A local-scale groundwater flow model representing an unconfined aquifer at the Cedar Creek Watershed in Wisconsin, U.S.A. was constructed to determine the effects on groundwater resources due to anthropogenic activities, climate variability, Lake Michigan stage, and finally, the treatment of surface water. The importance of this aquifer lies in its location on the sub-continental divide, which separates the Mississippi River Basin from the Great Lakes Basin, and its proximity to one of the largest surface water bodies, Lake Michigan. The groundwater aquifer model incorporating 4 layers and 18 different geologic zones simulated the influence of recharge on the local-flow regime by utilizing recharge estimates from the Soil-Water-Balance Code. The steady-state simulation revealed that groundwater head in general was decreased toward the Lake Michigan with local variation caused by stream networks. In response to 2012 drought event, groundwater drawdown was not rehabilitated until spring 2013, implying that the aquifer required approximately 3–4 months until responding to meteorological drought. Additionally, variation in recharge caused to change in groundwater table throughout the entire aquifer simultaneously, but the effect of Lake Michigan stage on groundwater table was relatively minimal. Finally, a certain portion of streams in the Cedar Creek Watershed could be ephemeral. Switching from the RIVER to the DRAIN package for the implementation of ephemeral river and stream cells resulted in significant reduction of both groundwater head and flux, implying that realistic distribution of present groundwater head would resemble one simulated between RIVER and DRAIN packages.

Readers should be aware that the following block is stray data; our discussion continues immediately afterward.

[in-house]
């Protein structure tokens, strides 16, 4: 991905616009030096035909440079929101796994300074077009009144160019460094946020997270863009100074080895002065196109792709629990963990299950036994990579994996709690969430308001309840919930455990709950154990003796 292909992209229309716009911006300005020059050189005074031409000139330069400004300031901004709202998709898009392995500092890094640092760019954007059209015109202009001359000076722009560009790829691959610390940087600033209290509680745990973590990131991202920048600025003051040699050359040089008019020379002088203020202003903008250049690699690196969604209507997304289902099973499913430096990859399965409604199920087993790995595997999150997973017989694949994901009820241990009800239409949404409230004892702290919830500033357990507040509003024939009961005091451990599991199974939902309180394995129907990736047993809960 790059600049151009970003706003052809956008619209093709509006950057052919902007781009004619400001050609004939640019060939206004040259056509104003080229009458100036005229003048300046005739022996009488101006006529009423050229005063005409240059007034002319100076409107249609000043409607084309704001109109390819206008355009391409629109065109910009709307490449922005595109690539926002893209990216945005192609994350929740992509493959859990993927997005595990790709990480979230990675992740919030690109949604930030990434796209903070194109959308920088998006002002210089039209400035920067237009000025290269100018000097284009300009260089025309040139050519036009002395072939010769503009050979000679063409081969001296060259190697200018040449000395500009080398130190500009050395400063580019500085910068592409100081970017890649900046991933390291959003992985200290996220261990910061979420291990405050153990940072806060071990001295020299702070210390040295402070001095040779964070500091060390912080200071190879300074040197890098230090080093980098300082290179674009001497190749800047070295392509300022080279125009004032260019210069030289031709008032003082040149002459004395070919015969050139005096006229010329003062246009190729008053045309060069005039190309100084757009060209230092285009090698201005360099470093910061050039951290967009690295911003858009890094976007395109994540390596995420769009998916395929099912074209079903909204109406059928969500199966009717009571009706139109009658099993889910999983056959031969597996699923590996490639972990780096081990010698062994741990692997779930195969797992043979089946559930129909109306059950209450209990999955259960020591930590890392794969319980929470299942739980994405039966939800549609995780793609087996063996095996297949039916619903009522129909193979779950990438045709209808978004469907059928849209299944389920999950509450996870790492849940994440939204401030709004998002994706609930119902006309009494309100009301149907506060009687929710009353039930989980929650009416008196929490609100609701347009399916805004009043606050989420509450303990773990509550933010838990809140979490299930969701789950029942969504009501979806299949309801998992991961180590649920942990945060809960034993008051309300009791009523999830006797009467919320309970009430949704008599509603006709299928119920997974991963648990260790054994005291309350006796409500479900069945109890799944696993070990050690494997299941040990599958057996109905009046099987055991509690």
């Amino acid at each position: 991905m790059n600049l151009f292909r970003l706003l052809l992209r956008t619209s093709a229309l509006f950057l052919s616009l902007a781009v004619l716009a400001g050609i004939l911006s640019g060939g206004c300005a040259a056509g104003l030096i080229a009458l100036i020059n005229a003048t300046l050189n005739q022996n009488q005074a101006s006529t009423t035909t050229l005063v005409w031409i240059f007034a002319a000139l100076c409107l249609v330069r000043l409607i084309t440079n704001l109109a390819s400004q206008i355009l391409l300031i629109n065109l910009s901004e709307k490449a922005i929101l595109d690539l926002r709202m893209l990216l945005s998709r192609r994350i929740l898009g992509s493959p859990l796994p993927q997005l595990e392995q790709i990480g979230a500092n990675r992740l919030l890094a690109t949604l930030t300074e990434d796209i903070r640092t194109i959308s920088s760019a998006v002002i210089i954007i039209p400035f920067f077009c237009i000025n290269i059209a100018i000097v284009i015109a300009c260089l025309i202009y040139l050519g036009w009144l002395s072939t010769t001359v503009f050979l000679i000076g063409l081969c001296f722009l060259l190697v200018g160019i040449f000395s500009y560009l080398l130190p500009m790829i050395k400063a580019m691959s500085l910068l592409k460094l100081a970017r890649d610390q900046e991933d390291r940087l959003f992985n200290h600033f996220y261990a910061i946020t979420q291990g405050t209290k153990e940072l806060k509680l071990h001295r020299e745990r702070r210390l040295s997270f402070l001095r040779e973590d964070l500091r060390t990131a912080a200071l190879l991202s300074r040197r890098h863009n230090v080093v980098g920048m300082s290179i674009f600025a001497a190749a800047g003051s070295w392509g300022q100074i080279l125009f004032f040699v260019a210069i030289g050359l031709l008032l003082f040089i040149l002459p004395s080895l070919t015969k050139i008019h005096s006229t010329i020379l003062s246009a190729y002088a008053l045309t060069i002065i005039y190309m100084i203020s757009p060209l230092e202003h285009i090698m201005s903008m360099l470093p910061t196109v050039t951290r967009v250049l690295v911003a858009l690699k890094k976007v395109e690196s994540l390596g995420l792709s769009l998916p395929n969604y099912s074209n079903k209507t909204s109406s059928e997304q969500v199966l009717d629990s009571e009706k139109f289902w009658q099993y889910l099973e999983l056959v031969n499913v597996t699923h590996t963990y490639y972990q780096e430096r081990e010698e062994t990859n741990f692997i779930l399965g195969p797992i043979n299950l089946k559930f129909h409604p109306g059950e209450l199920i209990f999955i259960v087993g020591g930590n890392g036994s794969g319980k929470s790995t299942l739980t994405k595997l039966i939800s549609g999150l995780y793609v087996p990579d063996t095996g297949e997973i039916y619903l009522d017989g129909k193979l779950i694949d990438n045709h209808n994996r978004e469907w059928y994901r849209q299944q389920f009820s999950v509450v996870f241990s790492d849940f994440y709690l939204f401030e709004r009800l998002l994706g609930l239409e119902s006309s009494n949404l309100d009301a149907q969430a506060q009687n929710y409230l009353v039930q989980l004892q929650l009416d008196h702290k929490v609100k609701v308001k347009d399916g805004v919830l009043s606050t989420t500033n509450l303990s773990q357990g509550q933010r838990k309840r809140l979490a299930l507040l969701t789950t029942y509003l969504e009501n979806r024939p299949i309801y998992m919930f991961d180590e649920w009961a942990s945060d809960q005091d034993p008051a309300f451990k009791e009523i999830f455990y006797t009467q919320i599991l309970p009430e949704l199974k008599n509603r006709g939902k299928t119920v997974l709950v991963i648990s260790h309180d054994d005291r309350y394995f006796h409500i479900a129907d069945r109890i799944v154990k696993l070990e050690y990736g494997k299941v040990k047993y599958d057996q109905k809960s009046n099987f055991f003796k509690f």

All Science Journal Classification (ASJC) codes
- Environmental Engineering
- Civil and Structural Engineering
- Environmental Chemistry
- Water Science and Technology
- Management, Monitoring, Policy and Law